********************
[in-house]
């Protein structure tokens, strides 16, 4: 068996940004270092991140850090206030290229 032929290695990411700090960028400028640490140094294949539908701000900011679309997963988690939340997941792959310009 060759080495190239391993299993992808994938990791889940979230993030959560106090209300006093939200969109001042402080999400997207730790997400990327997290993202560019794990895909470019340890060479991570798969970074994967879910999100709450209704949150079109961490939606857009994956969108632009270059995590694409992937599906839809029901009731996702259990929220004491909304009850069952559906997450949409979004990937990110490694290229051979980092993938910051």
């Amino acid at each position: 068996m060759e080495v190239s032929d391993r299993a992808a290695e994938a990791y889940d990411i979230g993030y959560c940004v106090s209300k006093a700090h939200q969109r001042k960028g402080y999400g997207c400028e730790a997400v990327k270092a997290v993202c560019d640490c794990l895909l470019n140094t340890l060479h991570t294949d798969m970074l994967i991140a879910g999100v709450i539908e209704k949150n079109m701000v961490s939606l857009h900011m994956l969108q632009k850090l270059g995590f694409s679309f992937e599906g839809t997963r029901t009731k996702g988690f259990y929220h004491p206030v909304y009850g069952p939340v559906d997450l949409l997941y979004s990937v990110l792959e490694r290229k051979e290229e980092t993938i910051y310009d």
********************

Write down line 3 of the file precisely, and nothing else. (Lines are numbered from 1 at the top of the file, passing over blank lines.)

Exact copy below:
């Amino acid at each position: 068996m060759e080495v190239s032929d391993r299993a992808a290695e994938a990791y889940d990411i979230g993030y959560c940004v106090s209300k006093a700090h939200q969109r001042k960028g402080y999400g997207c400028e730790a997400v990327k270092a997290v993202c560019d640490c794990l895909l470019n140094t340890l060479h991570t294949d798969m970074l994967i991140a879910g999100v709450i539908e209704k949150n079109m701000v961490s939606l857009h900011m994956l969108q632009k850090l270059g995590f694409s679309f992937e599906g839809t997963r029901t009731k996702g988690f259990y929220h004491p206030v909304y009850g069952p939340v559906d997450l949409l997941y979004s990937v990110l792959e490694r290229k051979e290229e980092t993938i910051y310009d």